When First We Practice to Conceive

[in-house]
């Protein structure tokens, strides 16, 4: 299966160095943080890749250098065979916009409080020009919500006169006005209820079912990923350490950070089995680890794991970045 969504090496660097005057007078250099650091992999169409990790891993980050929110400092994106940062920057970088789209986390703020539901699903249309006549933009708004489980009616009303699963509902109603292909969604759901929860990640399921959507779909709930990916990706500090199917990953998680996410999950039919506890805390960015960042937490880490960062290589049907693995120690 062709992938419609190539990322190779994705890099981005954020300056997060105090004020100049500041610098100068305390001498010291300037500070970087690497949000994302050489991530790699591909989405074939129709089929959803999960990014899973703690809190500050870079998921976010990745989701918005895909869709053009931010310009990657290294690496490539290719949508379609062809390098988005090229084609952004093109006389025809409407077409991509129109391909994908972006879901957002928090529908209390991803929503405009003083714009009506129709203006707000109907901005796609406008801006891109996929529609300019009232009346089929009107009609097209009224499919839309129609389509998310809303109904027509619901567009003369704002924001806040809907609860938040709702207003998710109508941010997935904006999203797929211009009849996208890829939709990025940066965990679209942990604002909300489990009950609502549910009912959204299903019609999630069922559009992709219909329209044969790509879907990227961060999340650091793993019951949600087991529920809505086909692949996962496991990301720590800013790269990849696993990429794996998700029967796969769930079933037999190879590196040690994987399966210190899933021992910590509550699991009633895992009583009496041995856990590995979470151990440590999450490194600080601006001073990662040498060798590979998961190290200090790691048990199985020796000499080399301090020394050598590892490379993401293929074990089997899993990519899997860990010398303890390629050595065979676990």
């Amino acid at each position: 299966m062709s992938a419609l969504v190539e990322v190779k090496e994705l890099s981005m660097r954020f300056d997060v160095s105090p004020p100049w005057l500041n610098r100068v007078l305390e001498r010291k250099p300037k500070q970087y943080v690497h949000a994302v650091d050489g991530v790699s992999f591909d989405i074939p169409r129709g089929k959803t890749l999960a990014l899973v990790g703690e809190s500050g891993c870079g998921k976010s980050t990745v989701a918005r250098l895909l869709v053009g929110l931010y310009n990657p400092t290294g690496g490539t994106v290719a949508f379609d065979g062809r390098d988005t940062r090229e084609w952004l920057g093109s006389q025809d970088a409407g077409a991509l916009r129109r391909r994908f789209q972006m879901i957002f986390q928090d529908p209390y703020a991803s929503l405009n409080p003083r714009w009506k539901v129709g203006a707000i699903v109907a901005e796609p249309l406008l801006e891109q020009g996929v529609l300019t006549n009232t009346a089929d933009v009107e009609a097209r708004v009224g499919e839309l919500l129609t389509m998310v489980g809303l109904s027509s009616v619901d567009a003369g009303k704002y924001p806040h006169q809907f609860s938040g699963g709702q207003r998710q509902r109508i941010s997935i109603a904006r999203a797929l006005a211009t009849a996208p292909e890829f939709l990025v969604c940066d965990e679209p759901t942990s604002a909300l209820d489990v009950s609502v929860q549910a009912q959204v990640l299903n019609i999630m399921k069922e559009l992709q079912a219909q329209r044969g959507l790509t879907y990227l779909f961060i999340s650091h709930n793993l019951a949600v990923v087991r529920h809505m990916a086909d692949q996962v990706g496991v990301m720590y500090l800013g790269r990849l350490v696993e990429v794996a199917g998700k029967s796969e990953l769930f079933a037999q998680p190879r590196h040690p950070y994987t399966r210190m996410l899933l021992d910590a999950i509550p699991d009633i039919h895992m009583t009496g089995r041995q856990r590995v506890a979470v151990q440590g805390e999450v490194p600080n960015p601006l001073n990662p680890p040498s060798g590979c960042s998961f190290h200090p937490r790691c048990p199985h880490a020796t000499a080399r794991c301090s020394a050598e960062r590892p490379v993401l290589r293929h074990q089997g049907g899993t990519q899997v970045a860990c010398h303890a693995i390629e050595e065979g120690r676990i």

Baby-Making: What the New Reproductive Treatments Mean for Families and Society Bart Fauser and Paul DevroeyOxford University Press, 2011; 292 pages, $29.95 What does it mean to “make” a child? The title of this book is presumably a nod to the euphemistic meaning of the term, but with the twist that it invokes the idea of “manufacturing.” That association is intentional because Baby-Making is an introduction to the booming industry of “assisted” reproduction, another euphemism—along with “reproductive treatments”—that softens the cold reality of engineering human procreation apart from the conjugal act. The authors are fertility experts from the Netherlands and Belgium, respectively. The focus of their professional practices—in-vitro fertilization (IVF)—is the main subject of the book. Thus, artificial insemination and surrogacy receive relatively little attention. The idea of a commercial industry dedicated to “manufacturing” babies (and, of course, the attendant possibility that “customers” could presumably specify just what kind of product they are buying) raises a host of moral, ethical, social, and philosophical questions. The subtitle alludes to these reservations but the text itself gives only glancing notice to such concerns. It is not as though the questions, and their pressing practical implications, are not in plain sight. For instance, the ongoing debate over sex-selection abortions in the United States and Canada has brought to light an IVF clinic in Washington State that advertises in Canadian newspapers: “Create the family you want. Boy or girl.” The clinic uses preimplantation genetic diagnosis (PGD), a technique Fauser and Devroey spotlight, to ensure that they implant only embryos that fit parents’ preferences for the sex of a child. A story out of London describes a same-sex couple who are “devastated” that a child they created by IVF was genetically unrelated to their first child (also created
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